LESSON STUDY AS PROFESSIONAL DEVELOPMENT

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writing down what they were thinking in
mathematical symbols.
~ saw a very nice contrast with what we
commonly see in the United States.
There is a difference between verbalizing
observations and verbalizations. Verbaliza-
tions come as a consequence of learning
mechanical procedures, but here in the
lessons we saw the students commenting
on and explaining the reasons for the
observations that they made. The teacher
asked for clarifications. Students were
asked to verbalize their thinking. To me
this forms the basis for developing the
language of mathematics in the class-
room, and ~ think this is very important.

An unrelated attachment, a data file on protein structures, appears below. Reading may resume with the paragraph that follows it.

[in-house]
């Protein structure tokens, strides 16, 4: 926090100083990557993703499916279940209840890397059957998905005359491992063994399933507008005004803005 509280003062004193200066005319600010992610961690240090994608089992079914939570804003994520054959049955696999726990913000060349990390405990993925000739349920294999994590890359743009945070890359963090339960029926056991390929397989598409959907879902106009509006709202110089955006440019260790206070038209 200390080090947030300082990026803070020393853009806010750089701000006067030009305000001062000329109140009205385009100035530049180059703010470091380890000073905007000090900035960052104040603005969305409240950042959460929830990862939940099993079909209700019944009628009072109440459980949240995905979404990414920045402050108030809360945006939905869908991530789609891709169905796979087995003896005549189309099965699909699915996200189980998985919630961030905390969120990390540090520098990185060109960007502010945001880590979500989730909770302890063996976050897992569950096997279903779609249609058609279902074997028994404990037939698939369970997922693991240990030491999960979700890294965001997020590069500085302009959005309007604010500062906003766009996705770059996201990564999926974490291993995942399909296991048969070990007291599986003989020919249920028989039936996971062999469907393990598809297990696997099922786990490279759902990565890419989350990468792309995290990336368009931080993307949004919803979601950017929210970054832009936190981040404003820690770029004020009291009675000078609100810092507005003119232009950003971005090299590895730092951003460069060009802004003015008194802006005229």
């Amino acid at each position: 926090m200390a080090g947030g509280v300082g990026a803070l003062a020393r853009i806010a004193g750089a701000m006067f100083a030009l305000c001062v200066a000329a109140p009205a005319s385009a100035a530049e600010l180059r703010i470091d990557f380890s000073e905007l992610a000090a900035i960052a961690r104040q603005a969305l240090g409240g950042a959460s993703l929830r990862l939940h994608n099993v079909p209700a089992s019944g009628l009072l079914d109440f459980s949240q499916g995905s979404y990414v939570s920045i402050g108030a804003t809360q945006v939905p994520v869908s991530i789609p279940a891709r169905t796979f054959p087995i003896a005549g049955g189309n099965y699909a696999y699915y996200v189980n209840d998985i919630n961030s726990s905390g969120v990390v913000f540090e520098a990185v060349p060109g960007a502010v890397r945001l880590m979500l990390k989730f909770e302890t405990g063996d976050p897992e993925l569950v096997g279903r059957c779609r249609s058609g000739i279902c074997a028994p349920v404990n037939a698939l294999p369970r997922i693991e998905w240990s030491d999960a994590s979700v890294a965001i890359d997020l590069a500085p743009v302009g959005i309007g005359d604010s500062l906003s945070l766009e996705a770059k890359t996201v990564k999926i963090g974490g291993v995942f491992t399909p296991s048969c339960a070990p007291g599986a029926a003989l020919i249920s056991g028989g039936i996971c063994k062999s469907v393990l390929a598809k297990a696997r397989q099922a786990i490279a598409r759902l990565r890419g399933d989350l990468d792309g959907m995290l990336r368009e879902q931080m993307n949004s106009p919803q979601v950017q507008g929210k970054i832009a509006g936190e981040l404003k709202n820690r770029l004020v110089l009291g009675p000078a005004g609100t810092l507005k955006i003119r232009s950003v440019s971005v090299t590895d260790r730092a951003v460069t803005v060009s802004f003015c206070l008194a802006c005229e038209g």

At the end of the lessons, the teacher
asked students, for example, to think of a
general expression for a given number of
minutes later. The common approach is
to go right to that expression, but here the
focus was on all of the processes that lead
up to that. Also, we found the teachers
making a conscious attempt to put the
problem situation into the reality of the
students, and ~ thought that was very
goo(l.
In discussing the lessons, it occurred to
me that what we are talking about here is
the assessment of lessons. During {CME-9
~ heard several talks in which the points
were made that good problems are crucial
in assessment, the assessment of lessons
as well as the assessment of individual
learning. It is the case that the teacher
can get whatever the teacher asks for, and
that means the richer and the more open
the problems, then the more potential
they have for revealing students' under-
standings and abilities. For example, at
the beginning of Mr. Nakano's lesson, ~
thought he was going to engage in direct
teaching, and ~ wondered why he was
going to do that. It took me a while to
realize that was not the case. In fact, he